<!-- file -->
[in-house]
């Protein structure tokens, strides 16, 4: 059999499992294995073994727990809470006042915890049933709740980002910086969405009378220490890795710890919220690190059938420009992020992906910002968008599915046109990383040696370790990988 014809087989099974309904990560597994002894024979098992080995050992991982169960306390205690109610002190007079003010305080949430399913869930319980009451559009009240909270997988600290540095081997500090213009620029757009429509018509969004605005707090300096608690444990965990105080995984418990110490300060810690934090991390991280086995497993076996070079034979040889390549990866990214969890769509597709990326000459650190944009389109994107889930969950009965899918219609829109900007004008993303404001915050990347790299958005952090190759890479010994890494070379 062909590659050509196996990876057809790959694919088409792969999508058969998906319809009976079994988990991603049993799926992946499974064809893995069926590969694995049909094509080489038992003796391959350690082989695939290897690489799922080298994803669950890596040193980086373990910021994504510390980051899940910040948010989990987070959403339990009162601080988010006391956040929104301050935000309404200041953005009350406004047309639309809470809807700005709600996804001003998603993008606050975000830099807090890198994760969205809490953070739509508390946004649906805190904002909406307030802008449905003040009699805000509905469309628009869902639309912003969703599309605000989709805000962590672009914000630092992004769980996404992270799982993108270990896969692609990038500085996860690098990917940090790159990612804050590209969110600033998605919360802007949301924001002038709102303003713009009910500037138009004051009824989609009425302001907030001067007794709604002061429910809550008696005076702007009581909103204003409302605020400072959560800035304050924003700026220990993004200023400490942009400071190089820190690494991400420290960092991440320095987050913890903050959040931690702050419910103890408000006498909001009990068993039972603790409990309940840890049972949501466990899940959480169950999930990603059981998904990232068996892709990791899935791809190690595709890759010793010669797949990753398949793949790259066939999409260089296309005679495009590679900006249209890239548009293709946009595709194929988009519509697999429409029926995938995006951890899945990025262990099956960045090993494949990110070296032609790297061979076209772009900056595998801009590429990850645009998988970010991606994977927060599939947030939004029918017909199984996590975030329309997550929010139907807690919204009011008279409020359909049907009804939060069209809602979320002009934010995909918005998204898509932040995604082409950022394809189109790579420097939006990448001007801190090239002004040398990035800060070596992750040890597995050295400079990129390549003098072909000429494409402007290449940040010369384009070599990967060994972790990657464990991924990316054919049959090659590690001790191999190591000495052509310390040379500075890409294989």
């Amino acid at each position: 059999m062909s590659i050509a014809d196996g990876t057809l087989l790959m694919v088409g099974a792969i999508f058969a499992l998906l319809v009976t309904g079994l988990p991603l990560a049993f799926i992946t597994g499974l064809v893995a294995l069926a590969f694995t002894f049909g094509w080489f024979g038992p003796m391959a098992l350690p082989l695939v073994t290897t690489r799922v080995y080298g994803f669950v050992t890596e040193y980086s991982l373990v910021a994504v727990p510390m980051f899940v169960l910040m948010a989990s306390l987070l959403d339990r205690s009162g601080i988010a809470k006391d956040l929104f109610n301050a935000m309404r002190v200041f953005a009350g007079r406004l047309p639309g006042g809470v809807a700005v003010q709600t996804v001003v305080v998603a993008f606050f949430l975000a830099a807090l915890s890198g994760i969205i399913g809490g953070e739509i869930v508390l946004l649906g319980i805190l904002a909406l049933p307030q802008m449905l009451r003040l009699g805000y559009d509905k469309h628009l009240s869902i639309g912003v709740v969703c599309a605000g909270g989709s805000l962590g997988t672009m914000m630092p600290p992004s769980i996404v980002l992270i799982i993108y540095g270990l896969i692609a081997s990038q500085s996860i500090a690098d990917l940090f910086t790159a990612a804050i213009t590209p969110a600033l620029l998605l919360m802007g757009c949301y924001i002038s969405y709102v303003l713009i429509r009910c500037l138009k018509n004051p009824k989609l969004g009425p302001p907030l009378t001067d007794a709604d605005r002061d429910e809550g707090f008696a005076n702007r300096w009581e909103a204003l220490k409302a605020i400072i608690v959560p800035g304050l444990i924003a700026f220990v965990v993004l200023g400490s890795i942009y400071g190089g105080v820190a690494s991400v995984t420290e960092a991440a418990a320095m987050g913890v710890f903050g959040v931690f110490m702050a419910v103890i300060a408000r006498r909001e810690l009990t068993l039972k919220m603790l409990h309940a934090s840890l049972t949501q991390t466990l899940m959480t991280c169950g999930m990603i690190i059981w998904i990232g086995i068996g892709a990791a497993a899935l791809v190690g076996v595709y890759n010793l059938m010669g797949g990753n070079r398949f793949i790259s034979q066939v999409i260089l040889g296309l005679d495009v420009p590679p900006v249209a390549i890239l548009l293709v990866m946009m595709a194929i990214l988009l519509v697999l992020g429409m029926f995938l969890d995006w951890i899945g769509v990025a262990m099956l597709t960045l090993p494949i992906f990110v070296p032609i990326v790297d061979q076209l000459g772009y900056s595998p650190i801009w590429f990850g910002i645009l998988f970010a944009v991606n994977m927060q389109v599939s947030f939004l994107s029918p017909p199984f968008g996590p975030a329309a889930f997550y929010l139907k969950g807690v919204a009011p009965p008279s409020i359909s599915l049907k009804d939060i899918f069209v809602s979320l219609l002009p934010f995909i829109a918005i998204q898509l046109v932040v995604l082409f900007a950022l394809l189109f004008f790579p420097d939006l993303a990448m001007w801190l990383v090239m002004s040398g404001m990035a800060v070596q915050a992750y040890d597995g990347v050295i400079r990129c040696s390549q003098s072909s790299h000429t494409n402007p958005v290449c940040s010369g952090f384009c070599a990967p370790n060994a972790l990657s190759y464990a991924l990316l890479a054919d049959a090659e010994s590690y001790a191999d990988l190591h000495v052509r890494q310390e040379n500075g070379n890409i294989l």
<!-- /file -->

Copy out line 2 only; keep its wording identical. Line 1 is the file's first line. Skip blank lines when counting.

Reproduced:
């Protein structure tokens, strides 16, 4: 059999499992294995073994727990809470006042915890049933709740980002910086969405009378220490890795710890919220690190059938420009992020992906910002968008599915046109990383040696370790990988 014809087989099974309904990560597994002894024979098992080995050992991982169960306390205690109610002190007079003010305080949430399913869930319980009451559009009240909270997988600290540095081997500090213009620029757009429509018509969004605005707090300096608690444990965990105080995984418990110490300060810690934090991390991280086995497993076996070079034979040889390549990866990214969890769509597709990326000459650190944009389109994107889930969950009965899918219609829109900007004008993303404001915050990347790299958005952090190759890479010994890494070379 062909590659050509196996990876057809790959694919088409792969999508058969998906319809009976079994988990991603049993799926992946499974064809893995069926590969694995049909094509080489038992003796391959350690082989695939290897690489799922080298994803669950890596040193980086373990910021994504510390980051899940910040948010989990987070959403339990009162601080988010006391956040929104301050935000309404200041953005009350406004047309639309809470809807700005709600996804001003998603993008606050975000830099807090890198994760969205809490953070739509508390946004649906805190904002909406307030802008449905003040009699805000509905469309628009869902639309912003969703599309605000989709805000962590672009914000630092992004769980996404992270799982993108270990896969692609990038500085996860690098990917940090790159990612804050590209969110600033998605919360802007949301924001002038709102303003713009009910500037138009004051009824989609009425302001907030001067007794709604002061429910809550008696005076702007009581909103204003409302605020400072959560800035304050924003700026220990993004200023400490942009400071190089820190690494991400420290960092991440320095987050913890903050959040931690702050419910103890408000006498909001009990068993039972603790409990309940840890049972949501466990899940959480169950999930990603059981998904990232068996892709990791899935791809190690595709890759010793010669797949990753398949793949790259066939999409260089296309005679495009590679900006249209890239548009293709946009595709194929988009519509697999429409029926995938995006951890899945990025262990099956960045090993494949990110070296032609790297061979076209772009900056595998801009590429990850645009998988970010991606994977927060599939947030939004029918017909199984996590975030329309997550929010139907807690919204009011008279409020359909049907009804939060069209809602979320002009934010995909918005998204898509932040995604082409950022394809189109790579420097939006990448001007801190090239002004040398990035800060070596992750040890597995050295400079990129390549003098072909000429494409402007290449940040010369384009070599990967060994972790990657464990991924990316054919049959090659590690001790191999190591000495052509310390040379500075890409294989």